Release Date: 2011
Director: David Gelb
Why I picked this: It looks very nice
Release Date: 2010
Why I picked this: Started this a while ago, never finished. Also, Banksy!
This is an intriguing and thought-provoking look at the misunderstood street art culture around the world, coming from probably the most famous street artist Banksy. Interestingly enough, the documentary isn’t about Banksy himself, rather focusing on the “more interesting” figure (according to Banksy) of Thierry Guetta, a French immigrant who finds himself immersed in this street art culture. Guetta is shown to carry a video camera where he goes, essentially filming his entire life. A faithful turn of events leads Guetta to start following and documenting the work of street artists, the two most prominent being Shepard Fairey, best known in pop culture for designing the famous Obama “Hope” poster, and Banksy himself. Guetta’s obsession with street art grows big enough that he becomes a street artist himself, adopting the persona of “Mr. Brainwash.” In short time, he produces a large quantity of art pieces, but these are directly made by artists, designers, and craftsment hired by Guetta, who only comes up with the ideas of these pieces. The climax of the movie involves his first major art show, with the crux being whether or not it will be a success or not. To further analyze this film, I feel I must break protocol and spoil this aspect of the documentary; he succeeds. This film examines art and what art really is; what makes street art true art, and is what Guetta did really art? What I love about documentaries is that they let the audience decide what they want from viewing footage; from my perspective, I felt that Guetta had a very limited understanding of art, and mostly sought out to attempt others. And yet he was successful. Did he deserve this? Fairey and Banksy are both shown to be visibly baffled and confused on his success. This movie also touches upon issues regarding consumerism; why are street art pieces sold, and at such high prices? Is it really anyone’s right to own these pieces? These are questions that can only be thought upon after watching this film; those especially interested or involved in art will definitely have strong reactions. The documentary is very well edited, which I image was difficult, as Guetta had thousands of video cassettes. What is in this movie is probably a small fraction of what Guetta shot, but it is a very good selection. There are many humorous moments throughout the film, mostly from spoken recollections of the subjects of amusing moments or clips of Guetta or Fairey falling or screwing up while working on their pieces. This movie requires a lot of thought, as it is unclear on what Banksy’s true message about art is.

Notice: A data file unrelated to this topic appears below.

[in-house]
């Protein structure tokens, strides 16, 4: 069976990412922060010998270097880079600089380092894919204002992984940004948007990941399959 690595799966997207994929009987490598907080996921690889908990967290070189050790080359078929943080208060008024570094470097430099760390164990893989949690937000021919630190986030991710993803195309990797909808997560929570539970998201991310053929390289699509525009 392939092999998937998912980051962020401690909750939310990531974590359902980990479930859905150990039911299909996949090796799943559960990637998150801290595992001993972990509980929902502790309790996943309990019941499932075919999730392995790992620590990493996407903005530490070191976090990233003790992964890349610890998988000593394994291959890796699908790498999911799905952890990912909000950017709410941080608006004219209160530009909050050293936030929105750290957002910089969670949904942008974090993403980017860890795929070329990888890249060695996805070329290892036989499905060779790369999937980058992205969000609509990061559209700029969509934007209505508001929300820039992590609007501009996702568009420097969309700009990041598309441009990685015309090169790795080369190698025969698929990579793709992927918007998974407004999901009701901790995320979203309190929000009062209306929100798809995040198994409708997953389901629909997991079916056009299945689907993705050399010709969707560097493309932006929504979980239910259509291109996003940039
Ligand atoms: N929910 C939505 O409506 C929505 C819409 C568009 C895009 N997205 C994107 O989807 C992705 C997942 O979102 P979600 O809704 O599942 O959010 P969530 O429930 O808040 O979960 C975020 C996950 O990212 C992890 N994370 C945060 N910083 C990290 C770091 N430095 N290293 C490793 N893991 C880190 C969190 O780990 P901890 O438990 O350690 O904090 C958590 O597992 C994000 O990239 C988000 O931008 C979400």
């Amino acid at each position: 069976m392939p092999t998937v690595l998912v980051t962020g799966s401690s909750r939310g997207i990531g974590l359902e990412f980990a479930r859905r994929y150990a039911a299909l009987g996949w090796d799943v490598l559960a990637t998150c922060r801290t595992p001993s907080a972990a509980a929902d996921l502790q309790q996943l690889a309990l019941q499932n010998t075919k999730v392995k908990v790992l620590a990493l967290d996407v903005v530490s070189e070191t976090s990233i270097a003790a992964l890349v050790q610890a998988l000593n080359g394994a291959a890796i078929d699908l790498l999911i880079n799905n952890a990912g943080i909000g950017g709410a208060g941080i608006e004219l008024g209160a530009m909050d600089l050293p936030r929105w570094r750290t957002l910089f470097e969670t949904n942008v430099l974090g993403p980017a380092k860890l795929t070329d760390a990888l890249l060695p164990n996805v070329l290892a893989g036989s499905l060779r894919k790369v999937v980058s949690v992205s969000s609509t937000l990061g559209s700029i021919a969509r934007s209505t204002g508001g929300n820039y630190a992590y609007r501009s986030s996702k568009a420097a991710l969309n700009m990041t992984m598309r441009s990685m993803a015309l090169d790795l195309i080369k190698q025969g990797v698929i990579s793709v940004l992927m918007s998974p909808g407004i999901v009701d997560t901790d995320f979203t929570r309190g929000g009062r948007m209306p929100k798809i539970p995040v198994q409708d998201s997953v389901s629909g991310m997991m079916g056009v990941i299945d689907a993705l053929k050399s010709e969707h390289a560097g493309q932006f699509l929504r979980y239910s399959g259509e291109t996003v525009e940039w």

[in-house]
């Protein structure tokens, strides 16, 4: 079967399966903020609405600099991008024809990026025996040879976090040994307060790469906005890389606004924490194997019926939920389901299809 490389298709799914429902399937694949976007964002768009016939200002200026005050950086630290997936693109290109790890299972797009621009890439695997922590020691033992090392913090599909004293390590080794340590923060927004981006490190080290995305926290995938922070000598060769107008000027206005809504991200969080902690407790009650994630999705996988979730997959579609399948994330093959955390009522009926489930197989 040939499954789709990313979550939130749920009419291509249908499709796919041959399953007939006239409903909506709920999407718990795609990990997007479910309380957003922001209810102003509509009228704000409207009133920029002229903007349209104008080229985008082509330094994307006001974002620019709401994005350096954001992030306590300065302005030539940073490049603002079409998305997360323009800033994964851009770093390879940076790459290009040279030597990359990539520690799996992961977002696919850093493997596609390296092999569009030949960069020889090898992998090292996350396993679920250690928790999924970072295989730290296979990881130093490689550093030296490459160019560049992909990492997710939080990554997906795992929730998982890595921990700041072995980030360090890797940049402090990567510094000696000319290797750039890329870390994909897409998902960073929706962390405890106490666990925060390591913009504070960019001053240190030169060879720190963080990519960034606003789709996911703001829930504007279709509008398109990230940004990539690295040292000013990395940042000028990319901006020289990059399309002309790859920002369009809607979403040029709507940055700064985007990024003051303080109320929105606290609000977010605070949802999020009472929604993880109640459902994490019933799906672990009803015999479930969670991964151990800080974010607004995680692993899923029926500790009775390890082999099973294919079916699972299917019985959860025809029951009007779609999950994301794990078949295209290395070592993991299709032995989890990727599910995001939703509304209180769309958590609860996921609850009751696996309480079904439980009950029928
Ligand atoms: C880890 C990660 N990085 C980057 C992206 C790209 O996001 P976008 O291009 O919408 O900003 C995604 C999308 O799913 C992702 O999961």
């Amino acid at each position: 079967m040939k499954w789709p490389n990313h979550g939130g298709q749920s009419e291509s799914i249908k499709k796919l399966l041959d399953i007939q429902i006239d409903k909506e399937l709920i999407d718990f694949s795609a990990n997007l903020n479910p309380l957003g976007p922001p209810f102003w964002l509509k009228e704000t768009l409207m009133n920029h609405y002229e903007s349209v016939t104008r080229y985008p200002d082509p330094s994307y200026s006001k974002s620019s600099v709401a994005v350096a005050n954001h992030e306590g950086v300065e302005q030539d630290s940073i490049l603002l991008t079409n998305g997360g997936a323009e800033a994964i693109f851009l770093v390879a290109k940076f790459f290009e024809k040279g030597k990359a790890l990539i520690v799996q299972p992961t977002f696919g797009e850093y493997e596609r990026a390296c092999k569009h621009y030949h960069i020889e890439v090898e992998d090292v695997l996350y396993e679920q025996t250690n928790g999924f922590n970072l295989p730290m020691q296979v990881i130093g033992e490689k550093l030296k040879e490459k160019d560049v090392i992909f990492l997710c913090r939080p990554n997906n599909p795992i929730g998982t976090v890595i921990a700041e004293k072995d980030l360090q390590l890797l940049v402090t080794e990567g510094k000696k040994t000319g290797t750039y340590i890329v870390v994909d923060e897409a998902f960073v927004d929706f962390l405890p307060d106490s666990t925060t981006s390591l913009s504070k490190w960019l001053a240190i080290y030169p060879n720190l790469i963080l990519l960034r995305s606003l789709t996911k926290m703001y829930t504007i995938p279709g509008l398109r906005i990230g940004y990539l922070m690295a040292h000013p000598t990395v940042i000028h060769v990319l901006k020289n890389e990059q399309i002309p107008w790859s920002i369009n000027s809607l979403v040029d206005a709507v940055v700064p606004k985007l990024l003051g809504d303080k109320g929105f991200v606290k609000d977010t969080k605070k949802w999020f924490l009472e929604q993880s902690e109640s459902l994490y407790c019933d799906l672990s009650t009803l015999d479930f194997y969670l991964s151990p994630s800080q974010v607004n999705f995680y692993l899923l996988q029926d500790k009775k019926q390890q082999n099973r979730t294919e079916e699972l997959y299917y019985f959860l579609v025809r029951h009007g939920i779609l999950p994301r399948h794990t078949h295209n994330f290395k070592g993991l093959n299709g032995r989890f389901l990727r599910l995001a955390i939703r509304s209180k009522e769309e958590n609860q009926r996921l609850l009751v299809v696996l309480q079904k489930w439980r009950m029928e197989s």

Well edited and funny, this look at street art, consumerism, and art in general is guaranteed to stir thoughts and emotions from viewers, especially those who love art.